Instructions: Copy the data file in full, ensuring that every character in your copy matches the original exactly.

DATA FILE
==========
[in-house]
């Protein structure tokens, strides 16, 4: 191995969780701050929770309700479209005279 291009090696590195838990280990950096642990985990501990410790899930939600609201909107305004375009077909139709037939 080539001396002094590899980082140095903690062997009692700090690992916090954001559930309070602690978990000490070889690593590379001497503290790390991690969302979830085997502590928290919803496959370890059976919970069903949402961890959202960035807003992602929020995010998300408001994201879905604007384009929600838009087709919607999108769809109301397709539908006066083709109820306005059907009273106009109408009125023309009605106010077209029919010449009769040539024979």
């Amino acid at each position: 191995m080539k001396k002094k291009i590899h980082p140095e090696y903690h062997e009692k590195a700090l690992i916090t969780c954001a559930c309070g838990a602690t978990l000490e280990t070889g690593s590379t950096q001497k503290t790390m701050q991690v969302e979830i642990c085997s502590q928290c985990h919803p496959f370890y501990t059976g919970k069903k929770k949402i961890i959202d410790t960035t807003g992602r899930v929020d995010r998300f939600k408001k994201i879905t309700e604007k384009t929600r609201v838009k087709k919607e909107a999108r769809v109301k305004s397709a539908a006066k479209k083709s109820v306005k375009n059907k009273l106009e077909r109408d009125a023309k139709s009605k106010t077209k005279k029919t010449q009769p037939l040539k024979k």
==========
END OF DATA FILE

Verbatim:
[in-house]
């Protein structure tokens, strides 16, 4: 191995969780701050929770309700479209005279 291009090696590195838990280990950096642990985990501990410790899930939600609201909107305004375009077909139709037939 080539001396002094590899980082140095903690062997009692700090690992916090954001559930309070602690978990000490070889690593590379001497503290790390991690969302979830085997502590928290919803496959370890059976919970069903949402961890959202960035807003992602929020995010998300408001994201879905604007384009929600838009087709919607999108769809109301397709539908006066083709109820306005059907009273106009109408009125023309009605106010077209029919010449009769040539024979």
């Amino acid at each position: 191995m080539k001396k002094k291009i590899h980082p140095e090696y903690h062997e009692k590195a700090l690992i916090t969780c954001a559930c309070g838990a602690t978990l000490e280990t070889g690593s590379t950096q001497k503290t790390m701050q991690v969302e979830i642990c085997s502590q928290c985990h919803p496959f370890y501990t059976g919970k069903k929770k949402i961890i959202d410790t960035t807003g992602r899930v929020d995010r998300f939600k408001k994201i879905t309700e604007k384009t929600r609201v838009k087709k919607e909107a999108r769809v109301k305004s397709a539908a006066k479209k083709s109820v306005k375009n059907k009273l106009e077909r109408d009125a023309k139709s009605k106010t077209k005279k029919t010449q009769p037939l040539k024979k």